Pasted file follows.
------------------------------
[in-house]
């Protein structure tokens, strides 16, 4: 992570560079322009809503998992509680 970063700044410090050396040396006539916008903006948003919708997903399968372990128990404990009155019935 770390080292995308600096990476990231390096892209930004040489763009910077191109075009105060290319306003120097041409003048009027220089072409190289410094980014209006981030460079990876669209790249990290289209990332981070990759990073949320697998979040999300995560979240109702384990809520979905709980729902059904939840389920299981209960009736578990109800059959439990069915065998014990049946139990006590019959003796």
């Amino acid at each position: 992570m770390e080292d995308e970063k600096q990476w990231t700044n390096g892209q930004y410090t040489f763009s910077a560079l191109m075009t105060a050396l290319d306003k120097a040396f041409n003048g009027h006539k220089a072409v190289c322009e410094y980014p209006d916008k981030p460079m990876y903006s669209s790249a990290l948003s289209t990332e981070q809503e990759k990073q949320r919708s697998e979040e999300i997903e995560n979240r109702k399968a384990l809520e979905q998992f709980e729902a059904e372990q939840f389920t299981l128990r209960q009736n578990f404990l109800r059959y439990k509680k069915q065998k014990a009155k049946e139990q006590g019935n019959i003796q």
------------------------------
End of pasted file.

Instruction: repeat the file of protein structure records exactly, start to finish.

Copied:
[in-house]
């Protein structure tokens, strides 16, 4: 992570560079322009809503998992509680 970063700044410090050396040396006539916008903006948003919708997903399968372990128990404990009155019935 770390080292995308600096990476990231390096892209930004040489763009910077191109075009105060290319306003120097041409003048009027220089072409190289410094980014209006981030460079990876669209790249990290289209990332981070990759990073949320697998979040999300995560979240109702384990809520979905709980729902059904939840389920299981209960009736578990109800059959439990069915065998014990049946139990006590019959003796």
């Amino acid at each position: 992570m770390e080292d995308e970063k600096q990476w990231t700044n390096g892209q930004y410090t040489f763009s910077a560079l191109m075009t105060a050396l290319d306003k120097a040396f041409n003048g009027h006539k220089a072409v190289c322009e410094y980014p209006d916008k981030p460079m990876y903006s669209s790249a990290l948003s289209t990332e981070q809503e990759k990073q949320r919708s697998e979040e999300i997903e995560n979240r109702k399968a384990l809520e979905q998992f709980e729902a059904e372990q939840f389920t299981l128990r209960q009736n578990f404990l109800r059959y439990k509680k069915q065998k014990a009155k049946e139990q006590g019935n019959i003796q």